Tuesday, January 20, 2015

Conservation News January 21, 2015

Study: Are human behaviors shaping bird communities in residential areas?
A new study published by researchers with the Wildlife Conservation Society indicates that the behavior of humans and their domesticated animals in exurban landscapes could be playing an important role in determining relative bird abundance. Exurban development is characterized by low density and large lot sizes in rural areas. The research was conducted on five “functional groups” of birds living in exurban developments and control sites in two distinct ecosystems: the Adirondack forest and the Greater Yellowstone Ecosystem. The researchers hypothesized that development impacts to bird communities would be greater in the closed canopy Adirondack forest than they would be in the Yellowstone Ecosystem that is characterized by grasslands interspersed with trees and shrubs. However, the data collected did not support their hypothesis. The study found that four of the five functional bird groups show similar responses to exurban development, with Neotropical migrants, low-nesters, and area sensitive species being negatively impacted and edge specialists benefitting. 

The research was featured in a Science Daily article, which reports, “The impacts were greatest on the low-nesting species such as ovenbird, hermit thrush, and winter wren in the Adirondacks and Brewer's, savannah and white-crowned sparrows in the west with 70-100 percent change in abundance between subdivisions and control sites  . . . These unexpected results are fueling more questions that may ultimately lead to informed landowners lessening their impacts on local wildlife.” The study concludes, “These similarities across diverse ecosystems suggest that the ecological context of the encompassing region may be less important than other elements in shaping avian communities in exurban systems. This finding suggests that humans and their specific behaviors and activities in exurban areas may be underappreciated but potentially important drivers of change in these regions.”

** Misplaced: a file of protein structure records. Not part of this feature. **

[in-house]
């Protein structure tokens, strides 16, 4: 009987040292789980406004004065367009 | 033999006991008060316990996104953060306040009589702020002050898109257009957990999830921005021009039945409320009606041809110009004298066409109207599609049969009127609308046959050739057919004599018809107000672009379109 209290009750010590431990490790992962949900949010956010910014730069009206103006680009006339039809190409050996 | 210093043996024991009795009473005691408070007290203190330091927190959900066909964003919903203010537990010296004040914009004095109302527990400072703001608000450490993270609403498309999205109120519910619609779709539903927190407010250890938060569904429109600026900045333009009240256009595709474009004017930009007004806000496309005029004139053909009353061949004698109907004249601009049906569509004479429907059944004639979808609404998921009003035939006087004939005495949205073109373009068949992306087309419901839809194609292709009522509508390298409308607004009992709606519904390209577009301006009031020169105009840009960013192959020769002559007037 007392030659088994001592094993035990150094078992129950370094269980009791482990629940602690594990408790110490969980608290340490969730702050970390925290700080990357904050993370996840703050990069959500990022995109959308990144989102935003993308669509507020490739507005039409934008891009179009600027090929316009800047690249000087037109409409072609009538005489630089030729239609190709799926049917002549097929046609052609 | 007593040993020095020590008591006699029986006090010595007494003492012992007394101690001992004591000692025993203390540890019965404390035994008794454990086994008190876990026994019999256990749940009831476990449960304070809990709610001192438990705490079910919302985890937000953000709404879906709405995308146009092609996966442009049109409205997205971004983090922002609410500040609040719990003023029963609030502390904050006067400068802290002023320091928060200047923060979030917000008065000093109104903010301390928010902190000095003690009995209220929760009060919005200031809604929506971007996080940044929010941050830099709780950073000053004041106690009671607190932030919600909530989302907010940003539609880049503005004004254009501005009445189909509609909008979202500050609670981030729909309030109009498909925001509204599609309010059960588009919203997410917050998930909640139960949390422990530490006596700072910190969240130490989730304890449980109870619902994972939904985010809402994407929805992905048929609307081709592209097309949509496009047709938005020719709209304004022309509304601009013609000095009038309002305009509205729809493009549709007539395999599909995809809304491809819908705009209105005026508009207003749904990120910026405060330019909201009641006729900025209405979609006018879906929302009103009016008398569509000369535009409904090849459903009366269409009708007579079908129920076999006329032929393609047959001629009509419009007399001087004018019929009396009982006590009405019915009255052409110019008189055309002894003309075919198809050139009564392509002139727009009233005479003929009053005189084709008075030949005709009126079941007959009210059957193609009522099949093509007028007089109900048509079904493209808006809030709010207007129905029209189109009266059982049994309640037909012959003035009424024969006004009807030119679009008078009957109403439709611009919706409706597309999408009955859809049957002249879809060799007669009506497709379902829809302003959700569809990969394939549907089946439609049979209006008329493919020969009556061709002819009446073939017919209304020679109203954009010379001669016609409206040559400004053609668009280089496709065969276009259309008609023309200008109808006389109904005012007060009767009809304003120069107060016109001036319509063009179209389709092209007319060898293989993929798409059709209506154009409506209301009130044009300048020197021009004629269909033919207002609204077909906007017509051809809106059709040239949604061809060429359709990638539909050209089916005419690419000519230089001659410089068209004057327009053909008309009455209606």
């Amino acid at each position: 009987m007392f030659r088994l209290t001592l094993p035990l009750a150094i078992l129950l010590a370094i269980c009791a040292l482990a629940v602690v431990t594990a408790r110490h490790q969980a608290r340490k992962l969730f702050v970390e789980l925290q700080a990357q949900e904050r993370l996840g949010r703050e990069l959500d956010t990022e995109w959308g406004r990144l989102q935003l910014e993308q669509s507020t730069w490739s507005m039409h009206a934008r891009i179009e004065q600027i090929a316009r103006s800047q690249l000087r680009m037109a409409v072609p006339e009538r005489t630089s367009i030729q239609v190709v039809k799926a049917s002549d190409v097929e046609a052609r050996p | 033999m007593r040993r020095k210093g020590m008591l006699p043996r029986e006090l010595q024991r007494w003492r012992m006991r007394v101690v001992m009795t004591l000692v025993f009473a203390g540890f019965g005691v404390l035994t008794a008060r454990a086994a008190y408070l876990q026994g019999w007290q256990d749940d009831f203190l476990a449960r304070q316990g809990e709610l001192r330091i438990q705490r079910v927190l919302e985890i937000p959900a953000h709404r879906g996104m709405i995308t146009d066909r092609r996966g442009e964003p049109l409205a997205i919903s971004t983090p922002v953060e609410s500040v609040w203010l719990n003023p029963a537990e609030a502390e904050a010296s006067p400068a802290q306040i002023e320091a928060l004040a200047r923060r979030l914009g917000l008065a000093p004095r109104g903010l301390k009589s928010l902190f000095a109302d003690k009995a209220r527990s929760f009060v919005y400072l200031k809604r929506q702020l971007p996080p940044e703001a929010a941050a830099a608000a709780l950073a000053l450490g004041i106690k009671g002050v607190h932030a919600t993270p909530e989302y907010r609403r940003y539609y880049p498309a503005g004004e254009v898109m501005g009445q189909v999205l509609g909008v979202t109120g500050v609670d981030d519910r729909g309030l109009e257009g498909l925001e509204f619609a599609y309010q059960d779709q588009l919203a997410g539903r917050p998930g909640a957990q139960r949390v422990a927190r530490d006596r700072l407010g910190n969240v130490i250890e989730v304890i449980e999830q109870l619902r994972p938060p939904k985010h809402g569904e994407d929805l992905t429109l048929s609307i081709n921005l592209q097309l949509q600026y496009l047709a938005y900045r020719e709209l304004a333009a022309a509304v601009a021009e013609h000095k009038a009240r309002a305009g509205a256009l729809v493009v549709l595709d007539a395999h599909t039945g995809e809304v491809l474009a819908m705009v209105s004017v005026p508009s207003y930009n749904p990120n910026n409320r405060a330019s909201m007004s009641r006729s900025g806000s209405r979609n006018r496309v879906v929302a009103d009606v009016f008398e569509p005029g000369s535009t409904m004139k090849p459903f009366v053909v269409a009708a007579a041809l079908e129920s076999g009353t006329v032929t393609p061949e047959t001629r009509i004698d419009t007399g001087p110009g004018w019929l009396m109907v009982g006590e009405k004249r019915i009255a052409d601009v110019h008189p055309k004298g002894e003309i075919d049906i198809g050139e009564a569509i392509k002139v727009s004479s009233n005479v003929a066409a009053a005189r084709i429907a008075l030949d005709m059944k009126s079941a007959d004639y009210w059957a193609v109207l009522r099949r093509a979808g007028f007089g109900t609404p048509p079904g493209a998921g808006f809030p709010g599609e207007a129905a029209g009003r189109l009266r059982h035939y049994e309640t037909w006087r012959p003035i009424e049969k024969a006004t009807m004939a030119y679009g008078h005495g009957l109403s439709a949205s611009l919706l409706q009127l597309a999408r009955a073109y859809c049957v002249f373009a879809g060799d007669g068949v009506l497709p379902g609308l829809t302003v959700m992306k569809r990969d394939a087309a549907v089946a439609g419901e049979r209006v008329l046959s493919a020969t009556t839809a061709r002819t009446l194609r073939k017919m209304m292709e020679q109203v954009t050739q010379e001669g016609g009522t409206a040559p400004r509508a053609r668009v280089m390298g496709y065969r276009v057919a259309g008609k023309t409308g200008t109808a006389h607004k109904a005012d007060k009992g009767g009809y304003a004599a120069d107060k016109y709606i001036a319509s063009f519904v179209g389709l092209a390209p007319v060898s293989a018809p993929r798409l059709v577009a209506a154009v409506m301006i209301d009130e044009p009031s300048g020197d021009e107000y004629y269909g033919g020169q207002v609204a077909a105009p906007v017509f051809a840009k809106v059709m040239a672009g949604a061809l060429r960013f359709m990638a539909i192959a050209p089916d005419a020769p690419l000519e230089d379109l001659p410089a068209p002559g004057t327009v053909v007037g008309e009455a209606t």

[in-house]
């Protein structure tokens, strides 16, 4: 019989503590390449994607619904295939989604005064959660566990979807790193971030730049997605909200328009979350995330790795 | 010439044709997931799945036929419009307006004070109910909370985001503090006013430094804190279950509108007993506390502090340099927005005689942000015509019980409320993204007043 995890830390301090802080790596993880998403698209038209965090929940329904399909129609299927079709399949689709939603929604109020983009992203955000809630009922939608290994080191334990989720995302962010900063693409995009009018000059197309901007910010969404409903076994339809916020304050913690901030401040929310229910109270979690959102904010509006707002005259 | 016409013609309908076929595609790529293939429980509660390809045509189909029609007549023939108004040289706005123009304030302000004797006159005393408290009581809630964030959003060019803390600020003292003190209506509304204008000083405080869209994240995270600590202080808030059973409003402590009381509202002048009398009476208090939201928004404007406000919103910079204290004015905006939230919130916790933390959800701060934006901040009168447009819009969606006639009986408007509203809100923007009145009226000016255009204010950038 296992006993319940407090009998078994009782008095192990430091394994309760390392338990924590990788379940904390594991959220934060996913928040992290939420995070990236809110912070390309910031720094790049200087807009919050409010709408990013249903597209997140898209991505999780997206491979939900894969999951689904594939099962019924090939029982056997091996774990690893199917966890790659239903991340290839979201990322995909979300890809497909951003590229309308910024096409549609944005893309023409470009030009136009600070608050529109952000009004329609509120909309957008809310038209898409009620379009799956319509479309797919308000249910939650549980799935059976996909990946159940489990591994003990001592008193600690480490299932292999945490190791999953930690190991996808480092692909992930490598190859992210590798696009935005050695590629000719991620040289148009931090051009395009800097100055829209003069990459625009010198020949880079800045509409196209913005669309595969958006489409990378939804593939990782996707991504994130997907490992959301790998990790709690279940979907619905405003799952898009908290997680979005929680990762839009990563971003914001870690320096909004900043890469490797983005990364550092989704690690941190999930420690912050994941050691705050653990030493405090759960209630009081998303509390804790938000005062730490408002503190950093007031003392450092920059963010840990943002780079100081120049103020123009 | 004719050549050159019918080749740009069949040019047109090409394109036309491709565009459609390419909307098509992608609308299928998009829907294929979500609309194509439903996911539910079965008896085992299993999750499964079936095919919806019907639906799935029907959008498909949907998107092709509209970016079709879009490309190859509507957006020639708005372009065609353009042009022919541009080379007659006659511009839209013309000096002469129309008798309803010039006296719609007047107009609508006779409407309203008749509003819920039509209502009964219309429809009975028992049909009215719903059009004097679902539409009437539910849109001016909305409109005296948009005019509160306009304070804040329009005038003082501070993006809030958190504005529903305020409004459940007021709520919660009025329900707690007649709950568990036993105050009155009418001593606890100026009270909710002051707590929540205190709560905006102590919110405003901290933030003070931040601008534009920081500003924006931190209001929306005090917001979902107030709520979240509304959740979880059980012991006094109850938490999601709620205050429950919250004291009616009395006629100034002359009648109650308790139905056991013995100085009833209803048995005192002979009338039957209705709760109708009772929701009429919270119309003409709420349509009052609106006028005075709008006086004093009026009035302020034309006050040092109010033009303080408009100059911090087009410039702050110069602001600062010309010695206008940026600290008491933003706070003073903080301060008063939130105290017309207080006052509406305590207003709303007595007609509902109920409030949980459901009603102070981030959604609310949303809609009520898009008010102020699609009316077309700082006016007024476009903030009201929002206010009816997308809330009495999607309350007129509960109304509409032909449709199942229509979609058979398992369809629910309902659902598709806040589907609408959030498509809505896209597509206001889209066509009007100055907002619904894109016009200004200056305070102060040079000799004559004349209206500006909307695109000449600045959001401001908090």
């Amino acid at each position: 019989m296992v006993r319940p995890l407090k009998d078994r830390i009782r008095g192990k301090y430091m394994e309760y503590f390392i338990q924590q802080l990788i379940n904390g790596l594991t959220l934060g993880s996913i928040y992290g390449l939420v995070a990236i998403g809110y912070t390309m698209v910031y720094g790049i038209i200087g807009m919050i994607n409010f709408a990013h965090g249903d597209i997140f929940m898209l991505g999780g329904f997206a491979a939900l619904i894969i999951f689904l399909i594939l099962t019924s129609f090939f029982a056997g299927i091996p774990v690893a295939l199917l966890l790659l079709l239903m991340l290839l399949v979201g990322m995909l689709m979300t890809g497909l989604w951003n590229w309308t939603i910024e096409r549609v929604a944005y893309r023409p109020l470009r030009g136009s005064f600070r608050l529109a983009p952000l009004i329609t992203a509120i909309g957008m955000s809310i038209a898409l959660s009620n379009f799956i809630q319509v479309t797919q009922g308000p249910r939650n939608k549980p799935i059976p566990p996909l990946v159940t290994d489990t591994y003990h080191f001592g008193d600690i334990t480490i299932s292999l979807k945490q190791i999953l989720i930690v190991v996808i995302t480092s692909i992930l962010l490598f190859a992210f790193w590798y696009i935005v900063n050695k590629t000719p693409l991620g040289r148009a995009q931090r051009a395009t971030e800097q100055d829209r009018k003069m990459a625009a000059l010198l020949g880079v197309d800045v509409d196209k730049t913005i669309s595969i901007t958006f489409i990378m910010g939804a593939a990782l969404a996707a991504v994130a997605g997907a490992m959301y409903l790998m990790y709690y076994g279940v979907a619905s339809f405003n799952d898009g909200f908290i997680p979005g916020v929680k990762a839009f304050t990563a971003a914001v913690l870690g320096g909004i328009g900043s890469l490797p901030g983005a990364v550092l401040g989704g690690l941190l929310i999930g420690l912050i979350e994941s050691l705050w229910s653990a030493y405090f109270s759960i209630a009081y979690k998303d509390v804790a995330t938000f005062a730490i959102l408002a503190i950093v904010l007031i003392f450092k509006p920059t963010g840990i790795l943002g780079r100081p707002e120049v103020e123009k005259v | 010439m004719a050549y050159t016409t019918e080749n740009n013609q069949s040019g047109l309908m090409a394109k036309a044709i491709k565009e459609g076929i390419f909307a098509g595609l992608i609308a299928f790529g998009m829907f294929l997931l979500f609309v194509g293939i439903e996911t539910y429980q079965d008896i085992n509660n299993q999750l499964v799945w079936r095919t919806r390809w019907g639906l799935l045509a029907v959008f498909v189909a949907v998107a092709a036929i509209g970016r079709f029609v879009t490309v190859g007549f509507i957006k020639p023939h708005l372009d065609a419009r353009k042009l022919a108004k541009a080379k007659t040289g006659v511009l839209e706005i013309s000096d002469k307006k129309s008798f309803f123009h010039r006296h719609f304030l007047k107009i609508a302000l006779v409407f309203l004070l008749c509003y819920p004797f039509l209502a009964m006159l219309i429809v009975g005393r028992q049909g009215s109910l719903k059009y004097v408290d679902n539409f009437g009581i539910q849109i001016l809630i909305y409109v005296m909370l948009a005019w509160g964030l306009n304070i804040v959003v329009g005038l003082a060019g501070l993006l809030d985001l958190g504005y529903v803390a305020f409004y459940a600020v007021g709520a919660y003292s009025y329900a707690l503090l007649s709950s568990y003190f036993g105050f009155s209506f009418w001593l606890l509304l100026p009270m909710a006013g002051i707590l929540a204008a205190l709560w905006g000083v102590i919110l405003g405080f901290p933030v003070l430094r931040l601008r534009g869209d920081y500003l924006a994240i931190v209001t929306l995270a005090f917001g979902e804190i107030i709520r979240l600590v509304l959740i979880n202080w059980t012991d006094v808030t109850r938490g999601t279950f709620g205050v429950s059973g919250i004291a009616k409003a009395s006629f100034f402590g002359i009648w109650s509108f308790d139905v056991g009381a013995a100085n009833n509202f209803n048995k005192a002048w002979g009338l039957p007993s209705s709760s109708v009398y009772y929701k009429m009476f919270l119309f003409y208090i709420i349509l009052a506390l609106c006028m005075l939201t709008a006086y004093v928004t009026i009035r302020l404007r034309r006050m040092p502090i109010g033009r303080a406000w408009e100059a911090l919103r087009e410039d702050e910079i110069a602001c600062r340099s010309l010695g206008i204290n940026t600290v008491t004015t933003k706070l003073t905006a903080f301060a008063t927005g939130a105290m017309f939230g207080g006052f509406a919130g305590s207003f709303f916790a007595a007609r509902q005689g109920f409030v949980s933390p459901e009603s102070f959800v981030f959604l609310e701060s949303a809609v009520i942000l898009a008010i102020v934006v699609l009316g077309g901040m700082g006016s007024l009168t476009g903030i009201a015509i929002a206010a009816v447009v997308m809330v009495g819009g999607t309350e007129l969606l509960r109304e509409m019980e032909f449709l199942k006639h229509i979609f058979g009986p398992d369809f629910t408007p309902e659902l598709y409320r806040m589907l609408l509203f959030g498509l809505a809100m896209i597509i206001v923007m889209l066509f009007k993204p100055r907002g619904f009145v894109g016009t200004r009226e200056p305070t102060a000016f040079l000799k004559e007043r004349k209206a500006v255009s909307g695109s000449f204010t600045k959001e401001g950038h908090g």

In Tucson Audubon’s most recent issue of the Vermillion Flycatcher, we explore some of the ways we can modify our behavior, neighborhoods and properties to create and enhance habitat for birds and other wildlife. This approach draws from the emerging scientific field of Reconciliation Ecology, a branch of ecology which aims to promote coexistence and reconcile biodiversity conservation in human-dominated landscapes.

Arizona Utility SRP Proposes Rate Hike for Rooftop Solar Customers
Rooftop solar in Arizona has grown 142 percent in the last three years, and employs more than 8,500 workers throughout the state. Producing electric power on site with photovoltaic panels uses significantly less water than fossil fuels do, avoids the loss of power associated with long-distance electricity transmission, is beneficial for our air quality and reduces heat-trapping greenhouse gas emissions. Going solar has become substantially less expensive over the last decade. The average cost of installing a residential solar system dropped from about $8.50 per watt in 2007 to just over $4.00 per watt in 2013. Falling prices and government incentive programs have helped to significantly increase the number of residential solar systems. According to the Solar Energy Industries Association, the number of solar powered homes in the United States has grown to nearly 600,000.